Excerpt from Crossing Wild Quezon by Mini Van, InFlight July-August 2012 Issue cover story written by Oggie Ramos.
Back To Basics in Alibijaban Island
“Plan B means spending the late afternoon hours exploring Long Beach with our local host, Dina Lopinac Dela Torre, a school teacher. Towards sunset, the shoreline recedes some hundred meters, exposing areas planted to mangroves. Fishermen were hauling in their fresh catch of small sapsap (slipmouth/pony fish), my favorite, which ended up on our dinner table, fried to a delicious crisp and paired with pinakurat (local vinegar made from fermented coconut water). We had a quiet dinner in the open air dining area of Dina’s house under a huge mango tree. There was no shark or ray available due to the weather but there was kinunot na isda (fish cooked in coconut milk). Ahh, the simple joys of visiting a place untainted by commercial tourism.
“We woke up before sunrise to cross over to Alibijaban Island, 15 minutes away, on a small motorized banca. We got glimpses of the simple life on the island mainly populated by families of fishermen. School children come to school either by banca or walking through patches of mangroves as the men sail to shore with their catch. ”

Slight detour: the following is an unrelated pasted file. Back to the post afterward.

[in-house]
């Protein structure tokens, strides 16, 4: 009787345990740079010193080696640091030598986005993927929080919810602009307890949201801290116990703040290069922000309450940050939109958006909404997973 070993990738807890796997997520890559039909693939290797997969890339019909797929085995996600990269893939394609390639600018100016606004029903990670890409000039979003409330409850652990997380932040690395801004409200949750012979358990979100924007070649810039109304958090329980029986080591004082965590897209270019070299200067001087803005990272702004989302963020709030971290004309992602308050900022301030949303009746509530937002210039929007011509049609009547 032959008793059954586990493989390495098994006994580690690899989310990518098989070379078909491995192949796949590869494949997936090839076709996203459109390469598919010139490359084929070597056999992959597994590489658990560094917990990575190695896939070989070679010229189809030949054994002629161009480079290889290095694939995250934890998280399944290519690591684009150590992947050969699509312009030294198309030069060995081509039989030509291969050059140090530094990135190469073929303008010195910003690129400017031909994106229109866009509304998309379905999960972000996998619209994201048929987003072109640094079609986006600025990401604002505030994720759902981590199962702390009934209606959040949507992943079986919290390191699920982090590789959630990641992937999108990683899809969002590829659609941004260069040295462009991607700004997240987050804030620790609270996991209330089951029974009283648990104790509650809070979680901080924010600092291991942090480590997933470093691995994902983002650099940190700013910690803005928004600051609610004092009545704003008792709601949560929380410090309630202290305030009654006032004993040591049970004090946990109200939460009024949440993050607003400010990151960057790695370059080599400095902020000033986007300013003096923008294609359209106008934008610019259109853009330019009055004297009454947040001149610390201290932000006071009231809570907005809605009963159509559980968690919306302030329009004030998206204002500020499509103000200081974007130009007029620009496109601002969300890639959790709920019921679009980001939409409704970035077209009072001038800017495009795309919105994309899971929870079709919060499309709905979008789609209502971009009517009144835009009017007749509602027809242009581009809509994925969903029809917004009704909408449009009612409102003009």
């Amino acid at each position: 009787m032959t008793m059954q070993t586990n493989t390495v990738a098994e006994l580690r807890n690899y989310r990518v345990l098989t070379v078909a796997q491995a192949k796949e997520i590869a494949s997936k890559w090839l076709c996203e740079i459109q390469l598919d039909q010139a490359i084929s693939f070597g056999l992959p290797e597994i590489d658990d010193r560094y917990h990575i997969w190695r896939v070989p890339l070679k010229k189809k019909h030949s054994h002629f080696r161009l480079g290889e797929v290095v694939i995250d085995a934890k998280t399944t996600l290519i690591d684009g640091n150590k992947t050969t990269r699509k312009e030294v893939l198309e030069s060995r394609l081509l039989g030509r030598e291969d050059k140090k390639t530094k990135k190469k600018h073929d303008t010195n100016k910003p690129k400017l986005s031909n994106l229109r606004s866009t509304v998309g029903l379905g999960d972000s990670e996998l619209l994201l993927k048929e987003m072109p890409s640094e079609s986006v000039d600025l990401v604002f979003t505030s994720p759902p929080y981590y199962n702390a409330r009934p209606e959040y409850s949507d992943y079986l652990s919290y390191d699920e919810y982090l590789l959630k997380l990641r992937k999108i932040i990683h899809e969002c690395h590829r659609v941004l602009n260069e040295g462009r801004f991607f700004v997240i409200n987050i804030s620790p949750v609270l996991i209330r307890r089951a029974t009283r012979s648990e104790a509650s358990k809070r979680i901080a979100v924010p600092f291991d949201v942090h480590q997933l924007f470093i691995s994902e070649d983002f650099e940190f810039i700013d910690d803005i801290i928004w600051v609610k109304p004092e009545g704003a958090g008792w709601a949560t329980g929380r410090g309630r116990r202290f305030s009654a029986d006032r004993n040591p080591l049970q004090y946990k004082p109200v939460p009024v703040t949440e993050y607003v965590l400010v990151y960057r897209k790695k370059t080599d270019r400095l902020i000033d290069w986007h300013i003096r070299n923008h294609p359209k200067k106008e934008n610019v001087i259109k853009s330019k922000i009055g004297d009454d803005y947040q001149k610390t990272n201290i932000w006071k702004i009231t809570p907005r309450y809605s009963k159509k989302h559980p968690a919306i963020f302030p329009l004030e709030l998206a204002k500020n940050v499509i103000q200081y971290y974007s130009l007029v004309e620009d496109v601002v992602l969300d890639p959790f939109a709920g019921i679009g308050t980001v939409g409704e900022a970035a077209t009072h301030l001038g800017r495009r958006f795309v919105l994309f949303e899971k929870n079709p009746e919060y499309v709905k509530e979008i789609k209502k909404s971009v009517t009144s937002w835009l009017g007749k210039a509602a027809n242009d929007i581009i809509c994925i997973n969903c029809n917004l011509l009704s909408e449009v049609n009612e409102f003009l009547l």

Setting Out for Cagbalete Island
“We woke to a bright, clear morning. Fueled by a hasty breakfast of coffee and peanut butter cookies, we hiked 20 minutes through grassland to the eastern side of the island. Emerging from the windbreak rows of she-oaks (trees that resemble pine trees but grow in drier land), we found a shoreline littered by seaweeds and a deserted stretch of beach with fine, fair sand all to ourselves.
At Villa Cleofas, we watched the copra workers as they went about their business, shucking coconut and preparing them for drying. After an hour, we went for the hammocks by the beach to watch the birds and survey the empty beach.”
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